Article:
Steve: I remember figuring out how to play “El Scorcho” on guitar and it was very gratifying.

One of the more noteworthy differences between the first two albums and the ones that followed was personnel, specifically bass player Matt Sharp. Do you think his departure after Pinkerton affected the sound of the band?

Steve: What I learned from it was that even though Matt Sharp wasn’t a “songwriter” technically, there was something about his involvement that made those records so special, because once he was no longer involved, you could definitely hear a difference.

Ben: Its interesting because you see videos of Rivers showing him bass parts and stuff, but at the same time I think his ego kept Rivers’ ego in check.

Steve: Yeah, maybe Rivers kind of needed someone to challenge him a little bit.

I think I speak for a lot of people in saying that Weezer are long past their prime. When was it that you started to be let down by the band?


Ben: I think around the time Make Believe came around was when I started questioning the overall quality of their records.

Did it make you guys dig deeper into their previous records?

Ben: I think by that point we had pretty much mined out all of that stuff and heard all those awesome B-sides and unreleased tracks.

So did you stop listening to them?


Ben: Not completely. If anything it made us explore other avenues.

Steve: I got really into Led Zeppelin and started listening to a lot of classic rock. By then, Weezer seemed too emotional [laughs].

What made you eventually come back to them?


Steve: I think it was a nostalgia thing, you know? I’ll put the Blue Album on in the fall/winter months, which is around the time I originally heard it. Pinkerton, too. I just burned a CD of that and my attempt at compiling [abandoned Blue Album follow up] Songs From the Black Hole to play in the car. I ended up listening to it way more than I thought.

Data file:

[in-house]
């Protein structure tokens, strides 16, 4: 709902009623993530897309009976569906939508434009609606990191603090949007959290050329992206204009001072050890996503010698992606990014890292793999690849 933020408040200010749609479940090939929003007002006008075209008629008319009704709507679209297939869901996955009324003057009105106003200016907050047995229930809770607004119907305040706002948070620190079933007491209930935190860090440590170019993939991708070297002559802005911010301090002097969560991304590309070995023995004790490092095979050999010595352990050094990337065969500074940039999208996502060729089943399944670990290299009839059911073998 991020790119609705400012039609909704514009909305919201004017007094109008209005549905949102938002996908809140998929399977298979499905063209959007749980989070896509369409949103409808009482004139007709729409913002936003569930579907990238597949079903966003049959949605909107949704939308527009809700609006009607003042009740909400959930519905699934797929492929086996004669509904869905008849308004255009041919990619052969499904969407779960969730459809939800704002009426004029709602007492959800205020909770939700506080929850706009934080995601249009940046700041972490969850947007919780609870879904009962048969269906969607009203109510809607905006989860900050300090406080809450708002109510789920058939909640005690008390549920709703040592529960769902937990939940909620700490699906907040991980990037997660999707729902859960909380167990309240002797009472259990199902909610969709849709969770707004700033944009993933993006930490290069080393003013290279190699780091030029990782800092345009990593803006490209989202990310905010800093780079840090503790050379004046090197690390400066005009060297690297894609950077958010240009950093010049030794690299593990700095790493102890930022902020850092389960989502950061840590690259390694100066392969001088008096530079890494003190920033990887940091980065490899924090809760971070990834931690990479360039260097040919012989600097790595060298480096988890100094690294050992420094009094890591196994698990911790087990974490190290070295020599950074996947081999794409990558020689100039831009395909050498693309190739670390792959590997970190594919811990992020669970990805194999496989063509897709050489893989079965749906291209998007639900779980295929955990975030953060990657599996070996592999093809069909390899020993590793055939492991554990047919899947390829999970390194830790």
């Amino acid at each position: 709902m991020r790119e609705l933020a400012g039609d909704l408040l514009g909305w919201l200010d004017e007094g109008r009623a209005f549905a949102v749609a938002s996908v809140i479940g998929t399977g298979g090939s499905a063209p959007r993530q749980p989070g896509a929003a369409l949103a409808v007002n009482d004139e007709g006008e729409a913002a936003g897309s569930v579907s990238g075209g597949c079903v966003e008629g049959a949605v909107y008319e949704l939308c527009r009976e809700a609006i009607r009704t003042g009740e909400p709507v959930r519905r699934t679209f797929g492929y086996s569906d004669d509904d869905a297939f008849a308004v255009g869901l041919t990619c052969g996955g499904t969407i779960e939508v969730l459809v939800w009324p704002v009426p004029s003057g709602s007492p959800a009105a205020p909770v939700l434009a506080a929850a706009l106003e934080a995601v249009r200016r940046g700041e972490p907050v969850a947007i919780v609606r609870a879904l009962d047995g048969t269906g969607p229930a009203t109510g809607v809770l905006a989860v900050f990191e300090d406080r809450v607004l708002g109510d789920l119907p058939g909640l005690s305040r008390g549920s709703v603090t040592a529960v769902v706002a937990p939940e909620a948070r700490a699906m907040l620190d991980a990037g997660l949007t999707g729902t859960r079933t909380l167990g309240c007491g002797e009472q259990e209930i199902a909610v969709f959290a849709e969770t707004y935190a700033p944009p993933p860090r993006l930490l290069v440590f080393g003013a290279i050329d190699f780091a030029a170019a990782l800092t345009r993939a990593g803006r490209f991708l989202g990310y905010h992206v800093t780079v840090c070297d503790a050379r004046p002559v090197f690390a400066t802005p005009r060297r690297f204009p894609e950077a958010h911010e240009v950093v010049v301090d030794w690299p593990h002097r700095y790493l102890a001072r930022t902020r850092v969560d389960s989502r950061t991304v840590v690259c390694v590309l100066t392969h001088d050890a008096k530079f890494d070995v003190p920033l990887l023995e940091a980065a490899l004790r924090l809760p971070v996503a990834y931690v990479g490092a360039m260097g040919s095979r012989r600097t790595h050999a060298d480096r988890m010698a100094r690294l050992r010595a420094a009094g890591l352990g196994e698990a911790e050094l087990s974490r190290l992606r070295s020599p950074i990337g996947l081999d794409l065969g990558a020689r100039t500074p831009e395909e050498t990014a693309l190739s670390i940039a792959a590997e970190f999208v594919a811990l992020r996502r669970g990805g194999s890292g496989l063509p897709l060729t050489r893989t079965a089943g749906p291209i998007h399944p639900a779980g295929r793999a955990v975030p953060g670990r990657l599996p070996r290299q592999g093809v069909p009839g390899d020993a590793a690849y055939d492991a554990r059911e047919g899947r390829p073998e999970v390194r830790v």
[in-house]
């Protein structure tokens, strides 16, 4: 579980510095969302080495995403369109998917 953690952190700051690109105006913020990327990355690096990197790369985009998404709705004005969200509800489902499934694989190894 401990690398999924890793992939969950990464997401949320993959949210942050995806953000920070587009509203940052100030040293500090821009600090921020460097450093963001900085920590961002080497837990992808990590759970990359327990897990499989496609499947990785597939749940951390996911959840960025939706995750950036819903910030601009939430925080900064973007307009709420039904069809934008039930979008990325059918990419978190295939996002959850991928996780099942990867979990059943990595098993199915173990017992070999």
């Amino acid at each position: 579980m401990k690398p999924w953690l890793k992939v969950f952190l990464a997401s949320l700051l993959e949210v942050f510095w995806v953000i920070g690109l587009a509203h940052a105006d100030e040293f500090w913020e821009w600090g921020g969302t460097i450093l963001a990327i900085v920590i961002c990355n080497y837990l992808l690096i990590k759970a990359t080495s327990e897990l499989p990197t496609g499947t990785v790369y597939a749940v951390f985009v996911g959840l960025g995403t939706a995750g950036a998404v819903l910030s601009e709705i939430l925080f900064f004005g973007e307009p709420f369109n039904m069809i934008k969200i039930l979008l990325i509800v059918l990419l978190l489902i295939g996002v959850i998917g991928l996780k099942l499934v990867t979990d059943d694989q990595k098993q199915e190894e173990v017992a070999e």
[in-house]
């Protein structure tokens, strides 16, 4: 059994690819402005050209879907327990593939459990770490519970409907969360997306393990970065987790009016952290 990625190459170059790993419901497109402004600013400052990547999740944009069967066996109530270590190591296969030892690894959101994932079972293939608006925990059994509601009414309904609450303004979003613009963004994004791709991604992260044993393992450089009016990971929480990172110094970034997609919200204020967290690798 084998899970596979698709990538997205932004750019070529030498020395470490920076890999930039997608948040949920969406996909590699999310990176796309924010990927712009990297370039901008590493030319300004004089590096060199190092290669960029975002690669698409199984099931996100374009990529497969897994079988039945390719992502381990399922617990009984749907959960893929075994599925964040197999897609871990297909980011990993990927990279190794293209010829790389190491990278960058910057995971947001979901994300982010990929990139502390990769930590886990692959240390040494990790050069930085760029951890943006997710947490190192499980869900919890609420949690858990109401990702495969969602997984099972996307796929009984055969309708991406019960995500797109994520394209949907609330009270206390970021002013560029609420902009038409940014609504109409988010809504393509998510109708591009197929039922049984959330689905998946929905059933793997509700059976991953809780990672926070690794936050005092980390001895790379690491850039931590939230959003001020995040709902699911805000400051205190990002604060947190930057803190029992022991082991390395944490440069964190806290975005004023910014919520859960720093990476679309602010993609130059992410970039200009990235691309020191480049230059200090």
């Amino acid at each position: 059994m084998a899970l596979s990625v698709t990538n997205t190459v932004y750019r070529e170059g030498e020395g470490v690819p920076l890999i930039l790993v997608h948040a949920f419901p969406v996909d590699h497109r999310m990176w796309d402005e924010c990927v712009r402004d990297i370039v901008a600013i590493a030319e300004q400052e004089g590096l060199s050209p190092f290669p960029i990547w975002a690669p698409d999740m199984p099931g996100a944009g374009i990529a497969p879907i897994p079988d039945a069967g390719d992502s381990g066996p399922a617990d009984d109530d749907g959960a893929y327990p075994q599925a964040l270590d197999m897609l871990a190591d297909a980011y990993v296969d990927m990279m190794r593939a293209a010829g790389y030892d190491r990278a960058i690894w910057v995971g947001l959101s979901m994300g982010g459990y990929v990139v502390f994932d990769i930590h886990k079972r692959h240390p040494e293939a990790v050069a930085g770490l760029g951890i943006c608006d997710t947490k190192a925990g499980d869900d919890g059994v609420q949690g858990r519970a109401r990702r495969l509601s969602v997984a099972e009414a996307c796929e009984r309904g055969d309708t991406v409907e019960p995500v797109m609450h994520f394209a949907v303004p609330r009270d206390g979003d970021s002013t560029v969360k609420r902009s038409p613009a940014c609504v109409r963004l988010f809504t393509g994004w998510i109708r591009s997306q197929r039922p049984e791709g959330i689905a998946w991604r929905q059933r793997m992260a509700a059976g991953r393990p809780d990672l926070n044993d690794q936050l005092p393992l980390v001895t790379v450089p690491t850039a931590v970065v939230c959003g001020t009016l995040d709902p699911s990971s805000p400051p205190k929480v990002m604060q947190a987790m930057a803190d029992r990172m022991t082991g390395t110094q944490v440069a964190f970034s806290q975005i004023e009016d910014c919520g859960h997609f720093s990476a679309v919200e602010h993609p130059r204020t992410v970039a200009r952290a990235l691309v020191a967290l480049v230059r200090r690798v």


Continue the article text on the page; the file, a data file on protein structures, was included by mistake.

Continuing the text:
Do you think that they are a different band now than they were on those first two records?


Ben: Yeah, but in a way I kind appreciate what they are doing, even if I don’t necessarily want to listen to any of it. 1994 was 20 years ago, and for them to be playing their songs the way they wrote them doesn’t really make sense. I feel like there’s almost more integrity in how buffoonish they seem.

Rivers can totally still write songs that sound like that early material, I just think he’s sick of it and doesn’t want to. When the Red Album was done, the label refused to release it unless he wrote a radio single, so he wrote “Pork and Beans,” which I think sounds more like the first two records than anything else on that record. I think he wrote it in like two days or something.

Picking a favorite Weezer album is always interesting. The diehards usually go for
Pinkerton while the more casual listeners tend to choose the Blue Album. Can I assume you guys are Pinkerton devotees?

Ben: Yeah. Pinkerton is a surprise. It succeeds in spite of the fact that it was pretty much doomed. Nothing could be more successful or better than The Blue Album. Every song is perfect. What I see with Pinkerton is this band getting totally lost in the process of trying be something more than that, the net result being something weirder and more beautiful than Blue could've ever anticipated.

The
Blue Album and Pinkerton are both almost 20 years old and both records still stand the test of time. Do you think they will always be remembered alongside other great records from the ’90s, regardless of whatever else they choose to do?

Steve: Yeah, I think so. They’ve done everything they could do to ruin the perfection of those records and they still haven’t. They’ve made pajamas, they’ve had a cruise ship tour, they’ve hit worse than rock bottom. There’s nothing worse they could do at this point. Those songs are always going to be the hits.